This week’s symbolic vote for repealing health care reform belies any genuine concern about job creation. Health care reform is expected to slow the growth of insurance premiums and employers’ benefit costs, making it easier for managers to hire new employees. Research by David Cutler and Neeraj Sood shows that slowing health care cost growth by the amount expected from health care reform will actually boost employment by 250,000 to 400,000 jobs a year. Separately, CBO estimates that repealing health care reform would add $230 billion to deficits over the next decade; larger savings on the order of half a percentage point of GDP would be forgone in the following decade. Speaker Boehner recently brushed aside this politically inconvenient budget assessment, remarking that the CBO is “entitled to their own opinion,” demonstrating a total disregard for objective analysis. Health care reform is not a job killer, and expanding insurance coverage to 32 million Americans will unquestionably be a life saver.

Another symbolic cornerstone of conservative economic policy is the pledge to cut back discretionary spending by roughly $100 billion (exempting favored agencies such as the Departments of Defense, Veterans Affairs, and Homeland Security). Draconian cuts to the non-security discretionary budget (on the order of 22% for next fiscal year) would result in upwards of a million job loss and counteract much of the expected economic boost from the recent tax compromise. Slashing public investments in transportation, education, and basic scientific research will irrefutably decrease employment and erode long-term economic competitiveness.

Aside from the perennial calls for tax cuts for the wealthy, there is little appetite for actual job creation measures among conservative legislators. Trickle-down, supply-side snake oil was tried and failed; the Bush-era tax cuts presided over the worst post-war economic expansion in terms of economic growth, investment, employment, wages and salaries, and labor participation. The tax compromise—which extended the Bush tax cuts and some provisions of the Recovery Act—will turn the dial on employment in the right direction, but revised forecasts still show years of high unemployment and that more stimulus is needed. As for job-killing tax hikes, the biggest threat posed to employment was when Senate Republicans filibustered permanent middle-class tax relief.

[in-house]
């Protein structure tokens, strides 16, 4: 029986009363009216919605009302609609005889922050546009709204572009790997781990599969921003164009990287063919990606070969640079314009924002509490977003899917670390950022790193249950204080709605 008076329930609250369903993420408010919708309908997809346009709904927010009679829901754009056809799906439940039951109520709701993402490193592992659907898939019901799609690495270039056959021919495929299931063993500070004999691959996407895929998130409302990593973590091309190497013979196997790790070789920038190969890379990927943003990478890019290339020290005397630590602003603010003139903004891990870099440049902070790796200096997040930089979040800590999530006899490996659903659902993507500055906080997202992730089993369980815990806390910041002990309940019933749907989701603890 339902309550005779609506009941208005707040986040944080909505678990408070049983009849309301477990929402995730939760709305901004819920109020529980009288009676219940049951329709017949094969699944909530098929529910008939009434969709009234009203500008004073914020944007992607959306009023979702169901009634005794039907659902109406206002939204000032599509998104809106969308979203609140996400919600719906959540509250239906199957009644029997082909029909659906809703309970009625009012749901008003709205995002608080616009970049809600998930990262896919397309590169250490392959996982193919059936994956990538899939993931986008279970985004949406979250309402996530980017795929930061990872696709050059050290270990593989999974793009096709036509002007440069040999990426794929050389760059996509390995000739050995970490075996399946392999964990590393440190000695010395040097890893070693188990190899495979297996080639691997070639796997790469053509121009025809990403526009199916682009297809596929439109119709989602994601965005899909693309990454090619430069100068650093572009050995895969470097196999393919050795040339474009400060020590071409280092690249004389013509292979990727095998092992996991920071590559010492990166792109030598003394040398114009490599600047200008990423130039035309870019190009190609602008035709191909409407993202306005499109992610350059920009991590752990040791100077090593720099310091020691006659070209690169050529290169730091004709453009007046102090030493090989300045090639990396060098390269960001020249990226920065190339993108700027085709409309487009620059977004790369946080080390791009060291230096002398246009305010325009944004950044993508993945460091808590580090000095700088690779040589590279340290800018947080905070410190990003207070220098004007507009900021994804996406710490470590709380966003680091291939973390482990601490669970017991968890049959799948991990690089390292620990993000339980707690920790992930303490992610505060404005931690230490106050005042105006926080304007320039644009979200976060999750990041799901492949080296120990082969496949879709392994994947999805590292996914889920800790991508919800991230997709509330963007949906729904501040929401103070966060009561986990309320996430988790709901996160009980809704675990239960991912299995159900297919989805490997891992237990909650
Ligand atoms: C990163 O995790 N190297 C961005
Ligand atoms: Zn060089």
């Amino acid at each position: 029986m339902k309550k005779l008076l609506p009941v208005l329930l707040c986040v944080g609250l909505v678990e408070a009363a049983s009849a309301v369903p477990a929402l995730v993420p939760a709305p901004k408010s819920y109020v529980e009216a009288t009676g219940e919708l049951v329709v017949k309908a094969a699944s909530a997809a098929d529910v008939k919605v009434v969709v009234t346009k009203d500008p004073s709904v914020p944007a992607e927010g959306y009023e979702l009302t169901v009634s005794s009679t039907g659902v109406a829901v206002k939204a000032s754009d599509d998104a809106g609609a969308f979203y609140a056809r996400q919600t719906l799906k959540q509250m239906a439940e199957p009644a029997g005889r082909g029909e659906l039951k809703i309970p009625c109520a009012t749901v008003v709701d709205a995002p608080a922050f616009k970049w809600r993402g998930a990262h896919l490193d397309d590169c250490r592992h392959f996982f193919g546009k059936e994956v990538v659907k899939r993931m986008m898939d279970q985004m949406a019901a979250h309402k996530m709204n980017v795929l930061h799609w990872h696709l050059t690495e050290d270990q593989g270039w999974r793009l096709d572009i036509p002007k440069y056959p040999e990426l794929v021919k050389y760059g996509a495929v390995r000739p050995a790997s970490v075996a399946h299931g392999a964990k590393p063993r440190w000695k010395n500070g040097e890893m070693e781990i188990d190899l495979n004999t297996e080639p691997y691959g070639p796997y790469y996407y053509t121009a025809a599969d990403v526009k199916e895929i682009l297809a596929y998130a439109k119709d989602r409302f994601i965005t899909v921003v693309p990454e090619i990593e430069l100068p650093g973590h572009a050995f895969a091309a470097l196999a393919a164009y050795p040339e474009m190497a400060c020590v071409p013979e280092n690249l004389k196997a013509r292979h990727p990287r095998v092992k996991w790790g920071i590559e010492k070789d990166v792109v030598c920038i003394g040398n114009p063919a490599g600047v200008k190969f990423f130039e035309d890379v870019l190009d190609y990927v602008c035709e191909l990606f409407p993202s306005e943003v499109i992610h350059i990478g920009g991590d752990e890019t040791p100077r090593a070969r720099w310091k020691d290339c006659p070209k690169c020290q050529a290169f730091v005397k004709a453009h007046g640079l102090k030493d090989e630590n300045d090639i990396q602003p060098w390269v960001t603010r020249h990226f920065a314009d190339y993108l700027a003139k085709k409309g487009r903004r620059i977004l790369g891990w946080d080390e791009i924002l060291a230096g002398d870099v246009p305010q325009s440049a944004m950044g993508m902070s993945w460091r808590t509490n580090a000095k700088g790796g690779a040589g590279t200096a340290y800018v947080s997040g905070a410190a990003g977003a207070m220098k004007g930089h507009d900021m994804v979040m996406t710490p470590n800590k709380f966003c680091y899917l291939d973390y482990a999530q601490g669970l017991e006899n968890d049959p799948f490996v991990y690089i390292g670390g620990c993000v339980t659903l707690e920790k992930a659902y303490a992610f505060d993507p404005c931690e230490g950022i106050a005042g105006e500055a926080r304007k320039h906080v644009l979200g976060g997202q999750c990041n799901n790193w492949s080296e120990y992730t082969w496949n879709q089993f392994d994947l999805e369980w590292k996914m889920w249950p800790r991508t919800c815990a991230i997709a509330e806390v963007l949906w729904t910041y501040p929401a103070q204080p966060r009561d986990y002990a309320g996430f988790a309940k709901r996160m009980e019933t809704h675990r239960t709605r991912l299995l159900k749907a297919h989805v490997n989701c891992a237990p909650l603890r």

On the other hand, we have seen conservatives attempt to rescind unobligated Recovery Act funds, scuttle continuation of unemployment insurance, and block funds to keep teachers in the classroom. Like proposals to slash the nonsecurity discretionary budget, these actions would weaken the economic recovery and put more Americans out of work.

Slapping the label “job-killer” onto a piece of legislation won’t ease the crisis in the labor market. Any policymaker who cares about putting Americans back to work would support the Recovery Act, push for more fiscal stimulus, and defend public investments in the nonsecurity discretionary budget. It’s time to turn the legislative agenda from obstructionist theatrics to proactive job creation.


See related work on Budget Taxes and Public Investment

See more work by Andrew Fieldhouse